A serious disorder that affects both men and women, sleep apnea can disrupt your sleep and cause other complications. If your breathing stops and starts repeatedly throughout the night, you may suffer from this condition. The Mayo Clinic warns that you may have sleep apnea if you feel tired even after you get a full night of sleep. Loud snoring may also signal the presence of this disorder. Consult your doctor if you think you may have sleep apnea. Certain lifestyle changes, as well as therapeutic treatments, may help to reduce your symptoms and allow you to enjoy a restful night’s sleep.
In addition to causing other health risks, smoking may irritate your throat, lungs and nasal passages, making your sleep apnea worse. Try to quit smoking or cut back on the number of cigarettes you smoke each day. If you have trouble quitting on your own, talk to your doctor about medications that may help you break your smoking habit.
Change Your Position
Sleeping on your back can increase snoring and worsen your condition. This position causes your tongue to rest against the back of your airway, blocking your breath. Keep your airway open by sleeping on your stomach or on your side. Use pillows to support your body in position or sew a tennis ball into the back section of your pajama shirt to discourage you from rolling onto your back when you sleep.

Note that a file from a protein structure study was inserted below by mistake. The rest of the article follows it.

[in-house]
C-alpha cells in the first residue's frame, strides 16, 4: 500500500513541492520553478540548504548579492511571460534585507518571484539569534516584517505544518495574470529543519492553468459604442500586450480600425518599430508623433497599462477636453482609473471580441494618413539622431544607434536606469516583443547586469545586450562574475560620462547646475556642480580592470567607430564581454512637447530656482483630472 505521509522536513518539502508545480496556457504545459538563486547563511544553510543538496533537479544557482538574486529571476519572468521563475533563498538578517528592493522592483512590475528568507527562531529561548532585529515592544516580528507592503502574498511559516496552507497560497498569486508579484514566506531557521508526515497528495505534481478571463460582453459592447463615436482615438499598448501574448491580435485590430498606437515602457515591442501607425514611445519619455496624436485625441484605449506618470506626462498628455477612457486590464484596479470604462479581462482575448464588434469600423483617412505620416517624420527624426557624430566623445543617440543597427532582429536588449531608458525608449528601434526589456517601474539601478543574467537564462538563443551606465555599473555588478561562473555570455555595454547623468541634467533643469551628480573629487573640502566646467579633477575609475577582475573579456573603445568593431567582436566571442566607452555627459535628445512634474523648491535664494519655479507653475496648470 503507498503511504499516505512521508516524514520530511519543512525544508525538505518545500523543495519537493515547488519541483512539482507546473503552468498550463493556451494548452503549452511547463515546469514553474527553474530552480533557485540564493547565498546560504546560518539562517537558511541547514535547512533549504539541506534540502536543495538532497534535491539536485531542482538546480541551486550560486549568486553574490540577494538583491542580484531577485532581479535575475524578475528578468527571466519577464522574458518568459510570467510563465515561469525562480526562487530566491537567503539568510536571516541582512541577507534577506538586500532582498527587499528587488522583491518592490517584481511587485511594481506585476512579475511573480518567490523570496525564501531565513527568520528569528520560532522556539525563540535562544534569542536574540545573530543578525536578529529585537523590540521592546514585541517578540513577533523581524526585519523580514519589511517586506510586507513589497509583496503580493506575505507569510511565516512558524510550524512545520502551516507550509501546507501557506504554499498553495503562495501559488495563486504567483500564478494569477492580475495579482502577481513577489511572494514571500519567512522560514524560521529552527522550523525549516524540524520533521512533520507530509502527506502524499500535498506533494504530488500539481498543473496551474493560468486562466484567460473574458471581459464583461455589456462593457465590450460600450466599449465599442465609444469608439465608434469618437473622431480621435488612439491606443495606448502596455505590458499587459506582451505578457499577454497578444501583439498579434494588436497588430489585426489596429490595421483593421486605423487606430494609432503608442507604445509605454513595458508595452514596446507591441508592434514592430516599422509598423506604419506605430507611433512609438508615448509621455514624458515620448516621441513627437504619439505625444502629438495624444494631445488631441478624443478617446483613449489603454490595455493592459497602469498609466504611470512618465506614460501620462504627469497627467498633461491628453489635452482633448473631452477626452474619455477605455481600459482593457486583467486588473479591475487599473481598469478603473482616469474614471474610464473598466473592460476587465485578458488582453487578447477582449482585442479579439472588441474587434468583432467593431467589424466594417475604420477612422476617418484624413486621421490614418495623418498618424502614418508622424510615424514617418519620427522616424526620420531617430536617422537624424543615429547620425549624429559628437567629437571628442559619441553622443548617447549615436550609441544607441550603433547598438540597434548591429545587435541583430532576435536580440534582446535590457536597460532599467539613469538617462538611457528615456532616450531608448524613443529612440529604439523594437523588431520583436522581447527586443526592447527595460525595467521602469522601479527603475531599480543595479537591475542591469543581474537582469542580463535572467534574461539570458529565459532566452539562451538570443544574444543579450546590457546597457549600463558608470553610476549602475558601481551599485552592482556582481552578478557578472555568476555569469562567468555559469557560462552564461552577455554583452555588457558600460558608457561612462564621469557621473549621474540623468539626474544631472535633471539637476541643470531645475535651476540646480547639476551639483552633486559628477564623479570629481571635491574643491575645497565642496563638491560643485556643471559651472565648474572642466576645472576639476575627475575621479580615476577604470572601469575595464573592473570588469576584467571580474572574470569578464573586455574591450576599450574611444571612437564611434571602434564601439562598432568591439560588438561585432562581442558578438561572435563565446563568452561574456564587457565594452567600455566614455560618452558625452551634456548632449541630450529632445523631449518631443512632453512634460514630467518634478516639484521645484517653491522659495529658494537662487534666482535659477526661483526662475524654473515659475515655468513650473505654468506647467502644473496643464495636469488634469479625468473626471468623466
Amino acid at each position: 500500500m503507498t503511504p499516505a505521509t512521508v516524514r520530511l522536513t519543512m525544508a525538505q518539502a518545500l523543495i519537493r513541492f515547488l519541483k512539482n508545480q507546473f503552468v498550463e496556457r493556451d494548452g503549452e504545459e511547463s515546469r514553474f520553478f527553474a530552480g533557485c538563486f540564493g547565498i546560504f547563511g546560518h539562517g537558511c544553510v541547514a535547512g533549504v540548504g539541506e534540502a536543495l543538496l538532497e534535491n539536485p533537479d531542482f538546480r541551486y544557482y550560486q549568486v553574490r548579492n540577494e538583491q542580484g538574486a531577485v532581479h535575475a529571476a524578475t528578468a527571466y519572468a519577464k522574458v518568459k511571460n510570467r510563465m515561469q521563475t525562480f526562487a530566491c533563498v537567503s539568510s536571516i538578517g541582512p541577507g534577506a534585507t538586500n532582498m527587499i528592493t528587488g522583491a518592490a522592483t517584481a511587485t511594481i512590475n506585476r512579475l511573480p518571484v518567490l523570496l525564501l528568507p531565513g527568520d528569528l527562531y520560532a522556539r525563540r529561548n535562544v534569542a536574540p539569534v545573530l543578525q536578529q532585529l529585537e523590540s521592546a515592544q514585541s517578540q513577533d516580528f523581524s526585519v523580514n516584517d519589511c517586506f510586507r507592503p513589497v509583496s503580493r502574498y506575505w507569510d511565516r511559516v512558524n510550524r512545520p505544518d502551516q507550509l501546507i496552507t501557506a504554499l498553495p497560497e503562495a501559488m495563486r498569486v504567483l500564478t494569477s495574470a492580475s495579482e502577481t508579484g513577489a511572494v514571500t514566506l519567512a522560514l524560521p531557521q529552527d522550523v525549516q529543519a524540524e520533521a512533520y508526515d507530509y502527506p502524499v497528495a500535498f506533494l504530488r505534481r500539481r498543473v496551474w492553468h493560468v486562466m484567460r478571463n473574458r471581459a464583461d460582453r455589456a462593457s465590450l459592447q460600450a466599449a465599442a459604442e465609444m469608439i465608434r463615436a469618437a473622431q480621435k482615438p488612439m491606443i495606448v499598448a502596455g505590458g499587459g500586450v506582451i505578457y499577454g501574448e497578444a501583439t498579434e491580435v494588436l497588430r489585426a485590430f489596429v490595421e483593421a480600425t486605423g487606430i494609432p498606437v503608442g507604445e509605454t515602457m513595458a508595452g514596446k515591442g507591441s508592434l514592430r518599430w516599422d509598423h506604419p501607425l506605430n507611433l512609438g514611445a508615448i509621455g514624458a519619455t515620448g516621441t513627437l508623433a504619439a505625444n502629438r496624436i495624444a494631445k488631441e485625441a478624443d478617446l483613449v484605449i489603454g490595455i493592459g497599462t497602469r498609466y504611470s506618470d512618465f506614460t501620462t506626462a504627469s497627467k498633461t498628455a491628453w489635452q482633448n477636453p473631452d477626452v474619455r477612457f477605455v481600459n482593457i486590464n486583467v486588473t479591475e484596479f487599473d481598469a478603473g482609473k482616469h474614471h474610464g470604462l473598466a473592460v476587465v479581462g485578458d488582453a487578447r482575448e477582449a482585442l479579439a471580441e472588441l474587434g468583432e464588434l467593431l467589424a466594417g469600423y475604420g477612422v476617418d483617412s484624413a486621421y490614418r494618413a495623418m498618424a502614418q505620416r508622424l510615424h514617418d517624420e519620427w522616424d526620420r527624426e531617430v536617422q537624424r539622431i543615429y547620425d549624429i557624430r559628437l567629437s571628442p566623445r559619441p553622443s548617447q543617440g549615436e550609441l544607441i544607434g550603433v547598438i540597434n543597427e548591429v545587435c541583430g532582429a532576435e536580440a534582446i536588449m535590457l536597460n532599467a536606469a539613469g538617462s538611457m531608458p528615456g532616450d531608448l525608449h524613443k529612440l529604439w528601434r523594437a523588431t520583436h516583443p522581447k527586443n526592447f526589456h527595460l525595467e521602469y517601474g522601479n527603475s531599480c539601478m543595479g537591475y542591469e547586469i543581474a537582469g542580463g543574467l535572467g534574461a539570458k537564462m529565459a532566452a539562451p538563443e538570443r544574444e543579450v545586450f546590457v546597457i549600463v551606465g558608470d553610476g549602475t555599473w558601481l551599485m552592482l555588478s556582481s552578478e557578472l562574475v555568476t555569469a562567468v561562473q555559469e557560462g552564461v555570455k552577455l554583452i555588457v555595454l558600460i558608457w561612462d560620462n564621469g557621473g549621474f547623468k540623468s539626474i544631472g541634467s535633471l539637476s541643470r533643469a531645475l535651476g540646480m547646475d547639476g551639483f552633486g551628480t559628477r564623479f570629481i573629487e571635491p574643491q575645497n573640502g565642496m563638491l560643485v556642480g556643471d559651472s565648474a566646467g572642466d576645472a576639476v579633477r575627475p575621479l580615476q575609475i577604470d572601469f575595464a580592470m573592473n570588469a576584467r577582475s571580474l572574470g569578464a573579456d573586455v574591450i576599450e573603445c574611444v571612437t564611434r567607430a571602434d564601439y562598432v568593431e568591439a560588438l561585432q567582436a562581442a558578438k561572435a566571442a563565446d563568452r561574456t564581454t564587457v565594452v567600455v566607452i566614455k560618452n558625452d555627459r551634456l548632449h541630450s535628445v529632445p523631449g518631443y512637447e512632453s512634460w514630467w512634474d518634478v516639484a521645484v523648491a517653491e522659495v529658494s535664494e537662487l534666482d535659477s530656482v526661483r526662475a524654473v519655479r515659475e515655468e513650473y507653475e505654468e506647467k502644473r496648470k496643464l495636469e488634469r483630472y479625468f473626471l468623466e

Reduce Excess Weight
The Mayo Clinic advises overweight individuals to shed excess pounds. In some cases, dieting can cure sleep apnea. Consider joining a weight loss program or talk to a nutritionist about healthy diet plans. Losing your excess weight may help to reduce throat constriction that leads to sleep apnea.
Skip Your Nighttime Cocktail
Alcoholic drinks can cause your muscles to relax, including the muscles in your throat. These relaxed muscles can block your airway and interfere with your breathing, increasing your risk of sleep apnea. Certain medications, such as sleeping pills and tranquilizers, may also encourage these muscles to relax, causing your throat to constrict while you sleep.
If self-help measures don’t help, you may require medical treatment. Your doctor may recommend you use supplemental oxygen while you sleep. He may also suggest you wear a type of pressurized mask that gently forces air into your lungs or sleep with an oral appliance that maximizes your airway opening. You may require surgery if tests show that a physical obstruction, such as nasal polyps, contributes to your sleep apnea.
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